The direct relationship between pressure drop and damping force allows the damping force to be directly substituted when used as a ratio in weight scaling the suspension. The shock absorber damping coefficient (c) defines the relationship between damping force and shaft velocity. Substituting the damping coefficient for the value of damping force gives:

There are two ways to compare the damping force of a shock. One way is to compare the damping force at a fixed shaft velocity. The other way is to compare the difference in shaft velocity needed to produce the same damping force.

Comparing damping force at the same shaft velocity gives the expect result of the flow area being proportional to the square root of damping force and pressure drop. Comparing shock absorbers on the basis of the shaft velocity required to produce the same damping force gives a much different result:

At the same damping force the stack face flow area is directly proportional to the damping coefficient.

Shim ReStackor compares the deflection of two stacks on the basis of the same force applied to the shim stack face. This is analogous to case 2 where the difference in shaft velocity is determined to produce the same damping force. 

For weight scaling the Shim ReStackor exercise is to determine the shim stack modifications necessary to produce a stack face flow area that is proportional to the change in damping coefficient desired for weight scaling the suspension. For low speed damping the change needed is directly proportional to the spring rate change. For high speed damping the constant unsprung wheel mass results in a flow area change requirement that is proportional to the square root of the spring rate change.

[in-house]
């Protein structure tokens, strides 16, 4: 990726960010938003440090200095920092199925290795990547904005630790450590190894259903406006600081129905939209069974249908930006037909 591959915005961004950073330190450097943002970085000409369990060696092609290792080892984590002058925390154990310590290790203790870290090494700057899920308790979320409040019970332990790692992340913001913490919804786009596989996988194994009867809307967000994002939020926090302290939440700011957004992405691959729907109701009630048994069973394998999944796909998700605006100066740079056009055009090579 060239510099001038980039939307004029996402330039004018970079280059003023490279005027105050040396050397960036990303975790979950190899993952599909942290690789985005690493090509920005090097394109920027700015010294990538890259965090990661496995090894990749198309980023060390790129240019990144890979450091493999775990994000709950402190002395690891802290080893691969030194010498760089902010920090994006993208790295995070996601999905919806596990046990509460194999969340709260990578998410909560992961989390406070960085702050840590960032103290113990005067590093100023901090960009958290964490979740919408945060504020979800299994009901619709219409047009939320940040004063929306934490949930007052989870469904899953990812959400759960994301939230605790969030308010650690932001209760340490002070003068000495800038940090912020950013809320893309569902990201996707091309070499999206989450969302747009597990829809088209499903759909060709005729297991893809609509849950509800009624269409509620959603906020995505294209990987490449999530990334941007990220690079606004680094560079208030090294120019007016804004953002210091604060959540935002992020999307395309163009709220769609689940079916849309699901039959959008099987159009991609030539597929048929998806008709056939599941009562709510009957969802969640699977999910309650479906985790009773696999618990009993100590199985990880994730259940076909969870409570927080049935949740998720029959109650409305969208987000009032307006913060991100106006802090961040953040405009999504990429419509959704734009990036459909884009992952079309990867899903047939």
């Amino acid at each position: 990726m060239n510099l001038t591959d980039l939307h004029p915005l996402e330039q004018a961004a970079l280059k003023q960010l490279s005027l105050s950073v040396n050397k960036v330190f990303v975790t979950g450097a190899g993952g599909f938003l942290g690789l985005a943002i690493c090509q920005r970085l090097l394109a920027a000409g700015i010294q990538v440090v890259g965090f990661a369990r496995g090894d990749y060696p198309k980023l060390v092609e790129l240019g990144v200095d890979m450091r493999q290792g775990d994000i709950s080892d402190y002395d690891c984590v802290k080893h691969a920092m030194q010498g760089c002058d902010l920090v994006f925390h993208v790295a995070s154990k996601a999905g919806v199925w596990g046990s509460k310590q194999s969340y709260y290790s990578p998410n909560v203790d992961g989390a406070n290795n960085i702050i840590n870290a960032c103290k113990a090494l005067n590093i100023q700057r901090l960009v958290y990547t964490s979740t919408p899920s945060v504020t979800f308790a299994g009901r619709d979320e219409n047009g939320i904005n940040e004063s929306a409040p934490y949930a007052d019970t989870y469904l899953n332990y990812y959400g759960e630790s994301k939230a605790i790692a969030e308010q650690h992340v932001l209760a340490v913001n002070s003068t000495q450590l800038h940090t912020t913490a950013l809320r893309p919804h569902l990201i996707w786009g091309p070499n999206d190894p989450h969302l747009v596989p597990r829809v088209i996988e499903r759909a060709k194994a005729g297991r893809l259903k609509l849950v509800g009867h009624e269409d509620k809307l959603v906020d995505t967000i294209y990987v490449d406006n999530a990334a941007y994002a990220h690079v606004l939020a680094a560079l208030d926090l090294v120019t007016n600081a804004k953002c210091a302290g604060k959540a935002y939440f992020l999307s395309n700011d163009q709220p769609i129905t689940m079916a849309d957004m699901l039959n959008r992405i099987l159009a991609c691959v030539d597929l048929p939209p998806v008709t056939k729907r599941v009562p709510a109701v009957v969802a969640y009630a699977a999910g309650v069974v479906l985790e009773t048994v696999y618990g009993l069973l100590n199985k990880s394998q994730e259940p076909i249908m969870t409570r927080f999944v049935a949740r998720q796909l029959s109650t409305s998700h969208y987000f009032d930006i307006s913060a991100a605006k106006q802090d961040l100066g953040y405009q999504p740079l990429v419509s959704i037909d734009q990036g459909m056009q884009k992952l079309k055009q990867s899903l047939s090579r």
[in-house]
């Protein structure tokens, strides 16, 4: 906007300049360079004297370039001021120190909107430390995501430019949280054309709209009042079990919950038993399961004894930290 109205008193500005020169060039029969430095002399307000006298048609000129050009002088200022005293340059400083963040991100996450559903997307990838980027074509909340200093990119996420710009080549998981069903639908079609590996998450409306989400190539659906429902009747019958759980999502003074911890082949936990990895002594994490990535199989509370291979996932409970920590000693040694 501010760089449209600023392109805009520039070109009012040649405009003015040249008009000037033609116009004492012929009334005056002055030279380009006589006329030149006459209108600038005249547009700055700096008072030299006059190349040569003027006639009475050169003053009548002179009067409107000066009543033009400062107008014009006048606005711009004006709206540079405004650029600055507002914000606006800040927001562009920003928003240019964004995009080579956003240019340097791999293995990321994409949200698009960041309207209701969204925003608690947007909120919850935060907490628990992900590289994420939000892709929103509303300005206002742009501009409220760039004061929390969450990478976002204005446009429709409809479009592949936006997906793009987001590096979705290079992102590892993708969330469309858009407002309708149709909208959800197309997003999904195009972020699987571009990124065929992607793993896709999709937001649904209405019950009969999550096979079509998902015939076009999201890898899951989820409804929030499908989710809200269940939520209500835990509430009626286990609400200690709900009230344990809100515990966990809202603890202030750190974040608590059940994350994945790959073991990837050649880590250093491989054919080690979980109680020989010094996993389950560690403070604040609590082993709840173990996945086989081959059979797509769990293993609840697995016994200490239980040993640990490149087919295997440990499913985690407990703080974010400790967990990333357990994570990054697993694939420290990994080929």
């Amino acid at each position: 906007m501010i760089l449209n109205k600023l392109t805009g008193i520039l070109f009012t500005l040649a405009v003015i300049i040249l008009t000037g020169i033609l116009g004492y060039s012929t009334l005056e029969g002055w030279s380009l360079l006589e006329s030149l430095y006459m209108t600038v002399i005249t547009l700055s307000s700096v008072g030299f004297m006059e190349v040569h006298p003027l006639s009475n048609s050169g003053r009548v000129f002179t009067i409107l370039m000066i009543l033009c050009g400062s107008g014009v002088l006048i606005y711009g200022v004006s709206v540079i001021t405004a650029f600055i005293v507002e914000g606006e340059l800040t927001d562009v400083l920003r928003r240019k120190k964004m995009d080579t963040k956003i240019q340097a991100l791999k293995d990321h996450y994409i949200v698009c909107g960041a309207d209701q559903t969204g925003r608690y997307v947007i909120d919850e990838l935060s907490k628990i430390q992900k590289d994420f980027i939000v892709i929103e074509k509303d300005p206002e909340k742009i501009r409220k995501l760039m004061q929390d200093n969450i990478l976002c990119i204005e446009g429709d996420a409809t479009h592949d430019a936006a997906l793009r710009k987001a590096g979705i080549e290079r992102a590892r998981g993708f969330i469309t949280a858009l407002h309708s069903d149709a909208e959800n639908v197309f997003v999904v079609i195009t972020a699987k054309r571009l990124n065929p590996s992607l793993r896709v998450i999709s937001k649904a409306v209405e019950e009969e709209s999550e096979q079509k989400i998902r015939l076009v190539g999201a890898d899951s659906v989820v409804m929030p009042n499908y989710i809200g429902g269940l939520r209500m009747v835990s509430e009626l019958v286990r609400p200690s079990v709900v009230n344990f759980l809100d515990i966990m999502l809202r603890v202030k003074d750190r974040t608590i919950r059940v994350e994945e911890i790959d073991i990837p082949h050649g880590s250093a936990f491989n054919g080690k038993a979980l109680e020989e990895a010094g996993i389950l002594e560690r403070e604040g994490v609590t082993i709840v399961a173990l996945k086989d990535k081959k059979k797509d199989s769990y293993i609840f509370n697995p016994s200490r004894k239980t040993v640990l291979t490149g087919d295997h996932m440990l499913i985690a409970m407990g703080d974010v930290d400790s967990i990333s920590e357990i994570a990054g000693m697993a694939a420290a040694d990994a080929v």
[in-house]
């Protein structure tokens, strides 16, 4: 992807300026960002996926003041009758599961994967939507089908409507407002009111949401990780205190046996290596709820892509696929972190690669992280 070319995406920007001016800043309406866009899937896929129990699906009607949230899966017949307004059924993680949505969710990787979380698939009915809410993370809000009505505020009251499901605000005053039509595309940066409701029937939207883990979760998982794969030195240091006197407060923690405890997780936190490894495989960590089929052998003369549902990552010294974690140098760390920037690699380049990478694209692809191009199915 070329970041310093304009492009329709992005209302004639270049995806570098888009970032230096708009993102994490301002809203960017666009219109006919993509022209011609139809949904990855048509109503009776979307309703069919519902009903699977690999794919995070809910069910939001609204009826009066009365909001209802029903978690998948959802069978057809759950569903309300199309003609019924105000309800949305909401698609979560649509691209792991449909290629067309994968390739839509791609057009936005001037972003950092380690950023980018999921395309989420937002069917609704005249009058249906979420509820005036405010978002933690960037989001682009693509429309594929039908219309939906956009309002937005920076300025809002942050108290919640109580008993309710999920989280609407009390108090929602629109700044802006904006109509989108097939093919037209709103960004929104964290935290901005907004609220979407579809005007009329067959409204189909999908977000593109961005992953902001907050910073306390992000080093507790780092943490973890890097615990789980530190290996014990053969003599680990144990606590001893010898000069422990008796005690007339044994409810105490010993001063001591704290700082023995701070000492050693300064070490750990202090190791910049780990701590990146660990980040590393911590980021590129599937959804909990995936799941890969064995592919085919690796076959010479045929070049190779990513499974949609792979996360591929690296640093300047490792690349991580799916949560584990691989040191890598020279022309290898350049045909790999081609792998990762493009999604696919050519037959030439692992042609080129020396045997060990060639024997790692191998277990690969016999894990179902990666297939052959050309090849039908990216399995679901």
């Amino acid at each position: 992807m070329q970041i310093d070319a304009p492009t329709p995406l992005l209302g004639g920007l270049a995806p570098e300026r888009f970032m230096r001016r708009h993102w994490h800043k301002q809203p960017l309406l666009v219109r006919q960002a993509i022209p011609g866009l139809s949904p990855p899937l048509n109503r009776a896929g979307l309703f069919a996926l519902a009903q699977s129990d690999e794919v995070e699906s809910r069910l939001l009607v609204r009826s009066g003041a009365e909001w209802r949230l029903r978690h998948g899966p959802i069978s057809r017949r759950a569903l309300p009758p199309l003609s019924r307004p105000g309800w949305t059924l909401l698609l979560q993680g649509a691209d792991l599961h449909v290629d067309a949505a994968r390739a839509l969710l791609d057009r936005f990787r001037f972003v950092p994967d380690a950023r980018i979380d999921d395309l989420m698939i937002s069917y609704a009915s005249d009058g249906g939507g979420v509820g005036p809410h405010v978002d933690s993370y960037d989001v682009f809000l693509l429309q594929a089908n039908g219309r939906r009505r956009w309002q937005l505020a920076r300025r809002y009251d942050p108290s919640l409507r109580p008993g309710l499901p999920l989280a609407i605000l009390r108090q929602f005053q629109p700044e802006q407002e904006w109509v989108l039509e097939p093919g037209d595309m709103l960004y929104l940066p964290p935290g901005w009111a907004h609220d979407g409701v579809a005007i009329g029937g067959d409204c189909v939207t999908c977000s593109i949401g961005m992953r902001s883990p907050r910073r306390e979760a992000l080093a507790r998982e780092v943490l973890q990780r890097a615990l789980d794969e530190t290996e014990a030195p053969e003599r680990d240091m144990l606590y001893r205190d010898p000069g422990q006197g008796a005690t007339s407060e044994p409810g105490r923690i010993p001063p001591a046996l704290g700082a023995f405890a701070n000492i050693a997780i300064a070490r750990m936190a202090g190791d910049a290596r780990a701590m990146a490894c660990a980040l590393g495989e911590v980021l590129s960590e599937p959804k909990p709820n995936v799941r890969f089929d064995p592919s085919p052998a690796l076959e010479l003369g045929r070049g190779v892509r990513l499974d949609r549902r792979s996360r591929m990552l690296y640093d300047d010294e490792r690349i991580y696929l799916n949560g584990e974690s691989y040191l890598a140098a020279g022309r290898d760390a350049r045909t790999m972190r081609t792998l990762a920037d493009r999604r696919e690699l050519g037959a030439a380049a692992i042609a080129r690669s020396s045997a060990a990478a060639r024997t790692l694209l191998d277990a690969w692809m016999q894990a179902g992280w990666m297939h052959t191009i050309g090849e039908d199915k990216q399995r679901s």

It is that simple.

For an example application of this process check out the crf450r example in the sample applications section of the ReStackor web site.

Shim ReStackor Weight Scaling Spreadsheet

Weight scaling a stock shim stack follows these simple steps:

  • Enter the stock shim stack in columns C and D.

  • Click on the "Run" and "Load_Output" buttons to compute the stiffness of the stock shim stack.

  • Enter the spring rate for the stock suspension and the spring rate you want in cells M8 and N8. Click on the "Weight Scale" and "Load_Output" buttons to compute the stiffness of the shim stack needed for the change in spring rate. 

    • The stiffness of the target weight scaled stack is plotted in the Stack Flow Area -vs- Force plot.

  • Adjust the shim stack configuration in columns C and D to match the stiffness of the target stack by adding or subtracting shims. Clicking on the "Run" and "Load_Output" buttons will show you how close the new stack is to the weight scaled target stack.

It is that simple.

Weight Scaling Damping Rates of the Stock Suspension for a Rider of Different Weight

The fundamentals of spring-mass-damper theory define two parameters that control suspension response. Tau defines the oscillation time constant of the suspension and will be the same for two riders of different weight if the spring rates have been set to produce the same race sag. Zeta defines the damping characteristics of a suspension. Suspension link ratio effects are determined by the parameters LK.tau and LR.fac as defined here. Maintaining the suspension response, feel and performance requires the shim stack stiffness to be modified in proportion to the spring stiffness: 

The capability of Shim ReStackor to accurately compute the stack face flow area of a shim stack gives you the capability to scale the damping rates of the stock suspension, and the rider weight it was designed for, to your weight and spring rate. Application of the fundamentals of spring-mass-damper theory give you the capability to restore the suspension response, feel and behavior the manufacturer intended for your bike. While these scaled damping rates may not be the optimum for the terrain and speeds that you ride it will produce a solid initial suspension setup to begin the tuning process.